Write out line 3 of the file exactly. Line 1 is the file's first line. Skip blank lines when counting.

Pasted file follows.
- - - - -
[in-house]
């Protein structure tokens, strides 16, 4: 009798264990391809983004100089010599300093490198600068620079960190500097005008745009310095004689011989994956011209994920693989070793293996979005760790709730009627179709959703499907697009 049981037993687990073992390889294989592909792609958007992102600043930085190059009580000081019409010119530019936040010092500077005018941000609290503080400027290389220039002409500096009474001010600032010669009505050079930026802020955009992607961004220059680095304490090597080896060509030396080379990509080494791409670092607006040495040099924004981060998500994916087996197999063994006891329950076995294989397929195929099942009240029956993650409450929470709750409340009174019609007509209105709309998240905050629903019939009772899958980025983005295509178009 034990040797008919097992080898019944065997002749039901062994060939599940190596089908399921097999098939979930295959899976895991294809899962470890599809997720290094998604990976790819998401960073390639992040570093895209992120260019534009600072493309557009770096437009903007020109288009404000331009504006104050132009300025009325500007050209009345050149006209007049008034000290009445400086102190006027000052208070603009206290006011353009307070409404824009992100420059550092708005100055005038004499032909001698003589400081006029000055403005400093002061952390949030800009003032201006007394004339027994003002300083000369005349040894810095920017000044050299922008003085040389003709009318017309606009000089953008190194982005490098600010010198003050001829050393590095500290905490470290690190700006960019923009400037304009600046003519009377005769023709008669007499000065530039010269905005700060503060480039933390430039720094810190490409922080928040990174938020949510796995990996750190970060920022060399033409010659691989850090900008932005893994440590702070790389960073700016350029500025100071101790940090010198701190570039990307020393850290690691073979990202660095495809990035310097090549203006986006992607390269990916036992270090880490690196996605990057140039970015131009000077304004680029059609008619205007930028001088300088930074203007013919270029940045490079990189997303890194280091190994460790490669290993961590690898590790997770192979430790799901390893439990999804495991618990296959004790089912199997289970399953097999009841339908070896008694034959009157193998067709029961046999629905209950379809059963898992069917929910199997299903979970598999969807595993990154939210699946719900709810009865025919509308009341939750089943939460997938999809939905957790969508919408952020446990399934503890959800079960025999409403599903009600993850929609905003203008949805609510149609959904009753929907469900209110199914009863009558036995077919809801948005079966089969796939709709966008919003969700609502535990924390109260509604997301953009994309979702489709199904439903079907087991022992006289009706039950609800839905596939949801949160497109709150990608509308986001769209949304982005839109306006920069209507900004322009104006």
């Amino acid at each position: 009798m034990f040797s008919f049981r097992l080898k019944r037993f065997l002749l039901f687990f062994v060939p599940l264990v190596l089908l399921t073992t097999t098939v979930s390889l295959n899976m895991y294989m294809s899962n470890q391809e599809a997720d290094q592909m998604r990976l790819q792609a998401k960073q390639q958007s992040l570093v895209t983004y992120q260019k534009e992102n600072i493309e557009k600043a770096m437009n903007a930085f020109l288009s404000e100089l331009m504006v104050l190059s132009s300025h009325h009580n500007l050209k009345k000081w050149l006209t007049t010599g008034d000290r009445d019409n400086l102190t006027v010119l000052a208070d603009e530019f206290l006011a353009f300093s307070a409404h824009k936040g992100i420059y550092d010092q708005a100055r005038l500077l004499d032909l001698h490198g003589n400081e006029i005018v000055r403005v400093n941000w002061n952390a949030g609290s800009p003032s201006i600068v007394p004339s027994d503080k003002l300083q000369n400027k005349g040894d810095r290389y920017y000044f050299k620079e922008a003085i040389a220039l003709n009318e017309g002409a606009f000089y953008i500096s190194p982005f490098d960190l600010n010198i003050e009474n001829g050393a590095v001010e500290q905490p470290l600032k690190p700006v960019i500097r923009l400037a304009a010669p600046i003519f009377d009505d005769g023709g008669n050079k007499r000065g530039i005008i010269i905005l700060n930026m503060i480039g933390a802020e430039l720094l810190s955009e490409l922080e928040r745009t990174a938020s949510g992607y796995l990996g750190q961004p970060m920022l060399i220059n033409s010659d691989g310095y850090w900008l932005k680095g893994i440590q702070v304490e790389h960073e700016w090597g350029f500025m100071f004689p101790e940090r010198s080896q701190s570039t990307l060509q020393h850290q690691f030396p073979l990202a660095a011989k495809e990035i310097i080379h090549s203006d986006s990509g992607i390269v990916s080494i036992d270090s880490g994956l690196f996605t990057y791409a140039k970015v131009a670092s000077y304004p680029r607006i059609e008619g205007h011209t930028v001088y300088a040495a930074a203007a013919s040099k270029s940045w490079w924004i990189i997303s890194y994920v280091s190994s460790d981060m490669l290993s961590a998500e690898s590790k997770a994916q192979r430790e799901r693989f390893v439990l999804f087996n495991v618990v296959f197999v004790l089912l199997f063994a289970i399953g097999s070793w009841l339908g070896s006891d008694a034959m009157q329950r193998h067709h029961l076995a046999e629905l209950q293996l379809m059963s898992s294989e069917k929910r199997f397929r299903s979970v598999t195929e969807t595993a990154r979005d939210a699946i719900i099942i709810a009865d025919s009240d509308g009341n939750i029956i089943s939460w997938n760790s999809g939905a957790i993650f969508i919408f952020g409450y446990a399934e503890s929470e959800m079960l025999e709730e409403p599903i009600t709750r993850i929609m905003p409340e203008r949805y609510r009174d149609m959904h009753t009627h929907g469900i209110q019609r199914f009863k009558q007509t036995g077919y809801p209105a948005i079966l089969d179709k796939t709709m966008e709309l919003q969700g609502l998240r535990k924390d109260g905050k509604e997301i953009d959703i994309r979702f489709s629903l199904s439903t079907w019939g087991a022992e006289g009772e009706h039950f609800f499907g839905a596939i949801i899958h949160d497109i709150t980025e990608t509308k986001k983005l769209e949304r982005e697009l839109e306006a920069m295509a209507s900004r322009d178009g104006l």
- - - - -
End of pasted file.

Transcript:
């Amino acid at each position: 009798m034990f040797s008919f049981r097992l080898k019944r037993f065997l002749l039901f687990f062994v060939p599940l264990v190596l089908l399921t073992t097999t098939v979930s390889l295959n899976m895991y294989m294809s899962n470890q391809e599809a997720d290094q592909m998604r990976l790819q792609a998401k960073q390639q958007s992040l570093v895209t983004y992120q260019k534009e992102n600072i493309e557009k600043a770096m437009n903007a930085f020109l288009s404000e100089l331009m504006v104050l190059s132009s300025h009325h009580n500007l050209k009345k000081w050149l006209t007049t010599g008034d000290r009445d019409n400086l102190t006027v010119l000052a208070d603009e530019f206290l006011a353009f300093s307070a409404h824009k936040g992100i420059y550092d010092q708005a100055r005038l500077l004499d032909l001698h490198g003589n400081e006029i005018v000055r403005v400093n941000w002061n952390a949030g609290s800009p003032s201006i600068v007394p004339s027994d503080k003002l300083q000369n400027k005349g040894d810095r290389y920017y000044f050299k620079e922008a003085i040389a220039l003709n009318e017309g002409a606009f000089y953008i500096s190194p982005f490098d960190l600010n010198i003050e009474n001829g050393a590095v001010e500290q905490p470290l600032k690190p700006v960019i500097r923009l400037a304009a010669p600046i003519f009377d009505d005769g023709g008669n050079k007499r000065g530039i005008i010269i905005l700060n930026m503060i480039g933390a802020e430039l720094l810190s955009e490409l922080e928040r745009t990174a938020s949510g992607y796995l990996g750190q961004p970060m920022l060399i220059n033409s010659d691989g310095y850090w900008l932005k680095g893994i440590q702070v304490e790389h960073e700016w090597g350029f500025m100071f004689p101790e940090r010198s080896q701190s570039t990307l060509q020393h850290q690691f030396p073979l990202a660095a011989k495809e990035i310097i080379h090549s203006d986006s990509g992607i390269v990916s080494i036992d270090s880490g994956l690196f996605t990057y791409a140039k970015v131009a670092s000077y304004p680029r607006i059609e008619g205007h011209t930028v001088y300088a040495a930074a203007a013919s040099k270029s940045w490079w924004i990189i997303s890194y994920v280091s190994s460790d981060m490669l290993s961590a998500e690898s590790k997770a994916q192979r430790e799901r693989f390893v439990l999804f087996n495991v618990v296959f197999v004790l089912l199997f063994a289970i399953g097999s070793w009841l339908g070896s006891d008694a034959m009157q329950r193998h067709h029961l076995a046999e629905l209950q293996l379809m059963s898992s294989e069917k929910r199997f397929r299903s979970v598999t195929e969807t595993a990154r979005d939210a699946i719900i099942i709810a009865d025919s009240d509308g009341n939750i029956i089943s939460w997938n760790s999809g939905a957790i993650f969508i919408f952020g409450y446990a399934e503890s929470e959800m079960l025999e709730e409403p599903i009600t709750r993850i929609m905003p409340e203008r949805y609510r009174d149609m959904h009753t009627h929907g469900i209110q019609r199914f009863k009558q007509t036995g077919y809801p209105a948005i079966l089969d179709k796939t709709m966008e709309l919003q969700g609502l998240r535990k924390d109260g905050k509604e997301i953009d959703i994309r979702f489709s629903l199904s439903t079907w019939g087991a022992e006289g009772e009706h039950f609800f499907g839905a596939i949801i899958h949160d497109i709150t980025e990608t509308k986001k983005l769209e949304r982005e697009l839109e306006a920069m295509a209507s900004r322009d178009g104006l």